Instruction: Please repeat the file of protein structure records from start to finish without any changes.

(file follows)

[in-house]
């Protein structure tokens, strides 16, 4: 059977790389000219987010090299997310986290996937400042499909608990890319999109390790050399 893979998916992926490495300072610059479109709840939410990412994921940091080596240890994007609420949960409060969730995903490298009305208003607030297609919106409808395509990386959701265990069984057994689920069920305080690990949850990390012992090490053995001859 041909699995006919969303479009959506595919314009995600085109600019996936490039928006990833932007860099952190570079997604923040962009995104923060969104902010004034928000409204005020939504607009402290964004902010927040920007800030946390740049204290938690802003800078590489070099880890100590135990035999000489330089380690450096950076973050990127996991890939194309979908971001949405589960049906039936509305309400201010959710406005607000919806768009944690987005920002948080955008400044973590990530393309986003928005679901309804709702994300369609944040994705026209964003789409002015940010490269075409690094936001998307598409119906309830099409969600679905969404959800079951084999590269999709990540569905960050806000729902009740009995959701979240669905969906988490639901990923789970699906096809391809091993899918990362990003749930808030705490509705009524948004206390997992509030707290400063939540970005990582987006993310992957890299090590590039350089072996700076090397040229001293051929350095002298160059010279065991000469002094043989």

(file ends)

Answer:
[in-house]
């Protein structure tokens, strides 16, 4: 059977790389000219987010090299997310986290996937400042499909608990890319999109390790050399 893979998916992926490495300072610059479109709840939410990412994921940091080596240890994007609420949960409060969730995903490298009305208003607030297609919106409808395509990386959701265990069984057994689920069920305080690990949850990390012992090490053995001859 041909699995006919969303479009959506595919314009995600085109600019996936490039928006990833932007860099952190570079997604923040962009995104923060969104902010004034928000409204005020939504607009402290964004902010927040920007800030946390740049204290938690802003800078590489070099880890100590135990035999000489330089380690450096950076973050990127996991890939194309979908971001949405589960049906039936509305309400201010959710406005607000919806768009944690987005920002948080955008400044973590990530393309986003928005679901309804709702994300369609944040994705026209964003789409002015940010490269075409690094936001998307598409119906309830099409969600679905969404959800079951084999590269999709990540569905960050806000729902009740009995959701979240669905969906988490639901990923789970699906096809391809091993899918990362990003749930808030705490509705009524948004206390997992509030707290400063939540970005990582987006993310992957890299090590590039350089072996700076090397040229001293051929350095002298160059010279065991000469002094043989």